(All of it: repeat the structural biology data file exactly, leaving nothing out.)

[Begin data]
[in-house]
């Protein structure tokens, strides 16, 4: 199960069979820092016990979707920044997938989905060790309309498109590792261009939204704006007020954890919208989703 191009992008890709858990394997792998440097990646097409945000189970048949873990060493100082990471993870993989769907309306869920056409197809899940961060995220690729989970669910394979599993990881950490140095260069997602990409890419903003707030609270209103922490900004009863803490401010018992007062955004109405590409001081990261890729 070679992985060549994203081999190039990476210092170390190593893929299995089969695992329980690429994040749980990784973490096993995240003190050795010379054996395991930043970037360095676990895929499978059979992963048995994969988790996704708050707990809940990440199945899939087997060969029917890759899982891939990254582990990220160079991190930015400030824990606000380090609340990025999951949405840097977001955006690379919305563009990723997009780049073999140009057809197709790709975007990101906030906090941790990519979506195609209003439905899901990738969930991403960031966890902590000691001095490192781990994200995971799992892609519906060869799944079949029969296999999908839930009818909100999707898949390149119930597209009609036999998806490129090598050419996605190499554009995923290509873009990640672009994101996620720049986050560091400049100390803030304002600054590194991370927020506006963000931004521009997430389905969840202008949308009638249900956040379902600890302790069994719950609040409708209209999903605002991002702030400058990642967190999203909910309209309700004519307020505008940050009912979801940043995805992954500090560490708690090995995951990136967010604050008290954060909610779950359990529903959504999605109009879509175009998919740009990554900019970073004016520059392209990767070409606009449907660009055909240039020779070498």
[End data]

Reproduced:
[in-house]
């Protein structure tokens, strides 16, 4: 199960069979820092016990979707920044997938989905060790309309498109590792261009939204704006007020954890919208989703 191009992008890709858990394997792998440097990646097409945000189970048949873990060493100082990471993870993989769907309306869920056409197809899940961060995220690729989970669910394979599993990881950490140095260069997602990409890419903003707030609270209103922490900004009863803490401010018992007062955004109405590409001081990261890729 070679992985060549994203081999190039990476210092170390190593893929299995089969695992329980690429994040749980990784973490096993995240003190050795010379054996395991930043970037360095676990895929499978059979992963048995994969988790996704708050707990809940990440199945899939087997060969029917890759899982891939990254582990990220160079991190930015400030824990606000380090609340990025999951949405840097977001955006690379919305563009990723997009780049073999140009057809197709790709975007990101906030906090941790990519979506195609209003439905899901990738969930991403960031966890902590000691001095490192781990994200995971799992892609519906060869799944079949029969296999999908839930009818909100999707898949390149119930597209009609036999998806490129090598050419996605190499554009995923290509873009990640672009994101996620720049986050560091400049100390803030304002600054590194991370927020506006963000931004521009997430389905969840202008949308009638249900956040379902600890302790069994719950609040409708209209999903605002991002702030400058990642967190999203909910309209309700004519307020505008940050009912979801940043995805992954500090560490708690090995995951990136967010604050008290954060909610779950359990529903959504999605109009879509175009998919740009990554900019970073004016520059392209990767070409606009449907660009055909240039020779070498």